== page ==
Recently, a mother wrote to me and told me that she feels like a failure because her son is going to fail the school year. I told her that she is not alone. At this time of the school year, many parents are knocking on the principal's door complaining – "My child is going to fail. Help!"

The most difficult decision that a teacher has to make is whether or not to fail a child. When that happens, most teachers feel like failures, too. Failure of any kind affects us. Our self-esteem suffers and we get depressed. There is a strong negative psychological impact.

Surveys have shown that most children who fail a grade in school will have academic problems throughout their years of education. Failure may even cause a child to become a school dropout.

It is my firm belief that requiring a child to repeat a grade is not to be taken lightly. There should be no secret about this possibility and no last minute surprises for the child and parents. If a child is performing poorly enough to fail, chances are that this poor performance started early in the school year – early enough for the teacher and parents to work together to improve the child's achievement.

Some parents have complained to me that teachers called them in December and told them that their child might fail the year. They said "How can that teacher know that so early in the year?" My answer to that question is "Thank goodness you have a teacher who is monitoring your child's progress so closely that you are fully aware of the consequences if nothing is done."

Teachers compare your child to all of the other children in class. When evidence appears that shows your child is lagging behind the others, the teacher has an obligation to tell you right away. Perhaps the academic deficiency or immaturity can be corrected through special attention.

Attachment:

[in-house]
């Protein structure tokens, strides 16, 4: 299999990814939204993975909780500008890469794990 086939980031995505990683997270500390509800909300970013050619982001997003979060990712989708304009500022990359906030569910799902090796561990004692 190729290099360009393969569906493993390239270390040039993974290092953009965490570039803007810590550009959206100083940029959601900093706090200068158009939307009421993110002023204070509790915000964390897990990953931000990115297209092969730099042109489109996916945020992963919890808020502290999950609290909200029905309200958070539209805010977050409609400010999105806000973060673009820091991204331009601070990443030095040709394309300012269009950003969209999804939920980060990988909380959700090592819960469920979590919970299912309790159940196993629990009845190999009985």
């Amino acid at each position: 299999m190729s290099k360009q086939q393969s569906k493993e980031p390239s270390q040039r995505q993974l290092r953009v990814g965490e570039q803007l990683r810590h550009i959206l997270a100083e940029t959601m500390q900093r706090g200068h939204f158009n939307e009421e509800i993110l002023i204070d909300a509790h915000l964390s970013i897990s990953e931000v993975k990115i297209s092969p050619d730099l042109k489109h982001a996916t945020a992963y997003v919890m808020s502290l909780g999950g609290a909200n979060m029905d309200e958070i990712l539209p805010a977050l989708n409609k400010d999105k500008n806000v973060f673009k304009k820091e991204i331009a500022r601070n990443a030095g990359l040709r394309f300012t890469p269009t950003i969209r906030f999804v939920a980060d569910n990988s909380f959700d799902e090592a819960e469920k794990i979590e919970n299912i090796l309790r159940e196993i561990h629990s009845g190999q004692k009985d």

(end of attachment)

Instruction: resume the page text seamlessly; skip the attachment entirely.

A teacher cannot be expected to push a child on to the next grade level without the child achieving the basic skills necessary for success at a higher level. Too many pupils are given "social promotions," causing our schools to graduate students who can't read or do elementary math skills. No one wants that.

Most school districts take children into kindergarten at age 5. But, chronological age is not always an accurate indicator of a child's readiness for school. Some need an extra year or even two before they are truly ready for formal schooling.

Every school should have a published list of skills that are required for entering kindergarten. If your child cannot accomplish the majority of those skills, keeping him home an extra year is much smarter than having him fail later on.

But – a word to parents who keep that "not quite ready" child home for an extra year. YOU MUST DO SOMETHING TO PREPARE HIM FOR SCHOOL! Work on reading skills, counting, name recognition, social interaction, and other basic skills. Get that list of kindergarten achievement items and work through them one by one so that your child is prepared.

For those parents whose child may be failing – here are a few suggestions for possible tactics:

1. Insist on some form of remedial support, counseling, or testing NOW.

2. Hire a tutor.

3. Check the school district's promotion regulations and become very familiar with them.

4. Get your child's cooperation and input – after all, he is the central figure in this drama.

5. Work hard at home to improve study skills.

6. Keep in constant contact with the teacher – perhaps using a daily written diary method.

7. Accept the failure if it is inevitable, and reinforce your child's self-esteem as much as possible.

8. Ask to have your child's teacher changed for the "repeat" year.

9. Transfer your child to another school.

10. Home school your child.

Remember – a child staying back for another year in the same grade should always be a last resort. If the parents and the school work together, failure should be a rare event.

IF YOU WOULD LIKE TO COTNACT DR. SMITH, SHE CAN BE REACHED AT HER EMAIL ADDRESS: JSMITH1313@CFL.RR.COM [1] OR IN CARE OF THIS NEWSPAPER.